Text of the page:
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Direct-to-Consumer Genetic Testing: The Dollars are in the Database

Posted by Emily Stehr on December 18th, 2012


2012 has seen more venture capital investment in genomics firms than any previous year. Two big deals went down in the genetic testing world just last week. Biotech mogul Amgen bought Iceland-based deCODE for $415 million, and 23andMe raised $50 million from a Russian internet billionaire, Google and other investors. These seemingly totally separate deals may actually be related; the former may give us insight into 23andMe’s true mission.

While deCODE made a brief foray into the direct to consumer (DTC) testing market with its 2007 deCODEme product, the company has been primarily focused on creating a “universal health database” of Icelanders, to be used by researchers, ever since its founding in 1996. The database and not the testing kit was what made the company appealing to Amgen, which has announced that it has no plans to continue the deCODEme service, which cost $1100 — far more than its direct competitor, the 23andMe DTC genetic testing kit. 

In 23andMe’s news release and much of the accompanying mainstream press coverage, CEO Anne Wojcicki emphasized that her company’s new capital would be used primarily to lower the test’s price to $99 (from $299) and thereby achieve the company’s goal of reaching one million users. Why is it so important to have a million users? In Wojcicki’s words, “By having 1 million individual users you can get to a scale where researchers are running data queries through 23andMe, where drug studies leverage our data, and where individuals can more easily be connected to studies that could benefit them.”

Whatever happened to the company’s original mission? That was to be a “leading personal genetics company dedicated to helping individuals understand their own genetic information through DNA analysis technologies and web-based interactive tools.” Now it seems the company’s real goal is to “create a [very valuable] data platform that can be easily searched and used by researchers all over the world.”

23andMe’s primary message is “own your own data,” but there’s a caveat: If a researcher does discover a miracle drug thanks to your genetic information, you do not own any portion of the resulting profit. Indeed, 23andMe already has a patent for genes associated with Parkinson’s. The Supreme Court may make that worthless when it rules in the Myriad case in a few months, but the principle of profit remains.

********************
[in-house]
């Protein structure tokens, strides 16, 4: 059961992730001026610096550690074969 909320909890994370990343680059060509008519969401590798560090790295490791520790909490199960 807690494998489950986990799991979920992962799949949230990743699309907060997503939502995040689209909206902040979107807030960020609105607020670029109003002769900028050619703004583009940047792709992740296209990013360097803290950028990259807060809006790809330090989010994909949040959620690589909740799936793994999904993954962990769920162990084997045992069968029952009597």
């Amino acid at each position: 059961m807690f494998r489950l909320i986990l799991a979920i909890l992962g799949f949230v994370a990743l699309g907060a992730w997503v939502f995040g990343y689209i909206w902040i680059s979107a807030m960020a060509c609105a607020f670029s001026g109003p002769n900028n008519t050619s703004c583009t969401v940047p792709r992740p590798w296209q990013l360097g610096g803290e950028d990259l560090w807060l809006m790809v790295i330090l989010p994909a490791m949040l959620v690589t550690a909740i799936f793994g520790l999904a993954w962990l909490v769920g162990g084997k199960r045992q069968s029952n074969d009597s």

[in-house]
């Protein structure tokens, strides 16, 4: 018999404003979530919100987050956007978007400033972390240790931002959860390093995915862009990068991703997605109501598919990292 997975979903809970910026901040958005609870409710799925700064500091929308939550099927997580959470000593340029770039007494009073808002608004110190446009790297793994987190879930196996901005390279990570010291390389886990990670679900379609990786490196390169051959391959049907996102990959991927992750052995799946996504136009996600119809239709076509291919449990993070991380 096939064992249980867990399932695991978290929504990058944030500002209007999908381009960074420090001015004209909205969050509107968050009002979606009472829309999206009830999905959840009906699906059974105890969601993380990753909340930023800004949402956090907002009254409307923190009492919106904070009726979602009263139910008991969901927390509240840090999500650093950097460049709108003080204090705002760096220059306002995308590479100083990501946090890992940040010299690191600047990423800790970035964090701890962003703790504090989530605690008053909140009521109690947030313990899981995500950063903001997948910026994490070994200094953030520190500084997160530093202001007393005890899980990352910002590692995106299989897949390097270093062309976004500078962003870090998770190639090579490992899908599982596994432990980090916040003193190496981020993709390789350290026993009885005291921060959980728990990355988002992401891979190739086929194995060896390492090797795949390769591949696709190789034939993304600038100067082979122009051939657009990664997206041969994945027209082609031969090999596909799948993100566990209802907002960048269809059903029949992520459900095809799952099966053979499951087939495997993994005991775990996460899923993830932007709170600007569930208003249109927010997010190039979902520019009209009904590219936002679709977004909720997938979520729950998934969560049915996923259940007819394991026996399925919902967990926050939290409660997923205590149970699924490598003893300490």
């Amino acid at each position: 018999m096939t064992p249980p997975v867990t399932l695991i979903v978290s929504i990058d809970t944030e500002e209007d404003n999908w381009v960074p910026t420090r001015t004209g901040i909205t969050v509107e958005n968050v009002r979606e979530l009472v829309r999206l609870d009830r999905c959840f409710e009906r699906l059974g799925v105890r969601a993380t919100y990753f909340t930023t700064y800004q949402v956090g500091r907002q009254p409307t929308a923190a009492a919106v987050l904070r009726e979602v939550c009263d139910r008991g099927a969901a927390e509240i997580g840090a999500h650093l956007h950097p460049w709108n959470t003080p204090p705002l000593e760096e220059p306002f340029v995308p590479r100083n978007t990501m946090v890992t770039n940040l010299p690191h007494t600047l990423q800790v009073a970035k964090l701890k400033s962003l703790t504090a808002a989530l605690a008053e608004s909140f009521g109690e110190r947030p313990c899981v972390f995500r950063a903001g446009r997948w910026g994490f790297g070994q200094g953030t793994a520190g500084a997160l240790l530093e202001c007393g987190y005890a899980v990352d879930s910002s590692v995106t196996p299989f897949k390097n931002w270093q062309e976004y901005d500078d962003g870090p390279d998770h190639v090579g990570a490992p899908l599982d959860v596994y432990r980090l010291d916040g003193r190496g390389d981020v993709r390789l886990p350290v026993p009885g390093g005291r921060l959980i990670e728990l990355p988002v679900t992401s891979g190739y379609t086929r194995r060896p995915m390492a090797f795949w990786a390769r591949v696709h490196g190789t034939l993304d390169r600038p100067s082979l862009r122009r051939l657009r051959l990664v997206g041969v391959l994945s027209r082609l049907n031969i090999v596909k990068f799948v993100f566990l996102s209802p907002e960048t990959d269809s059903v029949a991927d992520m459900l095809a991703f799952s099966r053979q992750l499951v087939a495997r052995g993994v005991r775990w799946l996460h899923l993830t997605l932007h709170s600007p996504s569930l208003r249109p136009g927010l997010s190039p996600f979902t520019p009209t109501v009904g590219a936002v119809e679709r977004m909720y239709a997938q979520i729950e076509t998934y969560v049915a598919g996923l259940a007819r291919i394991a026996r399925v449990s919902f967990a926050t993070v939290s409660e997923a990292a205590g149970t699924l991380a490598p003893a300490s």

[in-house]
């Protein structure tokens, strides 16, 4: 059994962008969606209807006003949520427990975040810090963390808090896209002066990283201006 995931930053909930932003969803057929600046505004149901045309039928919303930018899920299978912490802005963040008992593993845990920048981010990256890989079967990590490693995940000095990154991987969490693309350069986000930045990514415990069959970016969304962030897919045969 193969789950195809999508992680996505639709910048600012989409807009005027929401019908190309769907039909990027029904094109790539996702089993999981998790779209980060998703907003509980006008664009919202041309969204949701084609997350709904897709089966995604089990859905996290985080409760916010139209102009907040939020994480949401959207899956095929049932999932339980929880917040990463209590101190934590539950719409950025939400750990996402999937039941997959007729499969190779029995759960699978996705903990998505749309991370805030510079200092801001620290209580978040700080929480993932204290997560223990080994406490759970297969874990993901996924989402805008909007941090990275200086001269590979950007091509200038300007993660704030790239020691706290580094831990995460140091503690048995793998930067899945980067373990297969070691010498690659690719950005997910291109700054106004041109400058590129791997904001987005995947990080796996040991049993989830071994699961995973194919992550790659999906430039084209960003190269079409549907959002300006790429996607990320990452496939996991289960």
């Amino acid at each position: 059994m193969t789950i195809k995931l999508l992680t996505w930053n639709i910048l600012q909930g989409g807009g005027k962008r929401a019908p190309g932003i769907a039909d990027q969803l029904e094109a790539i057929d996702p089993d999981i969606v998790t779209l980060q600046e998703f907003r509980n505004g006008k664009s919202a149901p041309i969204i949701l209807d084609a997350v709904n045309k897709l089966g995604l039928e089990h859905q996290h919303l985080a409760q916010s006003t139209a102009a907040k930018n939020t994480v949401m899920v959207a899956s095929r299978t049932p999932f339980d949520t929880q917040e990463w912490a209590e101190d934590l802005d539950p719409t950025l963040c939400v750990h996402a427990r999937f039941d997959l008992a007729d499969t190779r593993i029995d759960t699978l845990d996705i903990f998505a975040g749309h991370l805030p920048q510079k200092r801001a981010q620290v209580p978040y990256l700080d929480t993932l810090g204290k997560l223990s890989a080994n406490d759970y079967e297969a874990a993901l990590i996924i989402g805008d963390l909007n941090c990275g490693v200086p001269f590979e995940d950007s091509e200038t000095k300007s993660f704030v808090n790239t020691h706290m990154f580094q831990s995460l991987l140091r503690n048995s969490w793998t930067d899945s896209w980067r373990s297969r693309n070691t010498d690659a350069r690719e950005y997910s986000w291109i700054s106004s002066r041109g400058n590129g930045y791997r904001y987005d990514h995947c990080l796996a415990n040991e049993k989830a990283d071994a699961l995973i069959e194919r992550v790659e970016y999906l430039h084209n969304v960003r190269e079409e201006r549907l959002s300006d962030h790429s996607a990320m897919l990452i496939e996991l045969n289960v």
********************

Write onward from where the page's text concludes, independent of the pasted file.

There is regrettable precedent here. Remember John Moore? Henrietta Lacks? Tissues from these patients generated enormous amounts of wealth but the patients themselves had no ownership, or say, in how their own bodies were used. 

But John Moore and Henrietta Lacks were unsuspecting victims of doctors who shirked their duty to obtain informed patient consent. Technically, 23andMe users cannot be; a whopping 90% of the 180,000 people who have thus far sent their DNA in to be analyzed have affirmatively opted to share their information with researchers. Similarly, the deCODE subjects were all entirely voluntary participants in the massive genetic project in Iceland. But even deCODE came under fire for — you guessed it — privacy concerns.

One reporter aptly noted, “As genetics testing becomes more common and the data passes through more hands, there’s an increased chance the data could accidentally leak out.” Although there is a federal law on genetic privacy and nondiscrimination, it does not protect against discrimination in the contexts of life insurance, disability insurance, or long-term care insurance. That is worrisome. As long as the federal government fails to extend the law, state legislatures are left to protect citizens who make themselves vulnerable in the name of medical advances, and so far the states have taken markedly different, and sometimes superficial, approaches.

It’s becoming increasingly apparent that the value of the DTC gene testing business is really in amassing and selling gigantic genetic information databases. Now that a private company is poised to take the game to a new level, it’s past time for our representatives to flesh out the rules. If 23andMe is going to play hardball, all of us who wish to see medicine capitalize on genetic understanding deserve at least a helmet.

Previously on Biopolitical Times:





Posted in Biotech & Pharma, Emily Stehr's Blog Posts, Patents & Other IP, Personal genomics, Sequencing & Genomics, The States, US Federal


Comments

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  1. Comment by David Kng, Dec 21st, 2012 5:25am

    Slight error here with regard to deCode. A major issue with their database was presumed consent: people had to opt out rather than opt in. That's not informed consent.



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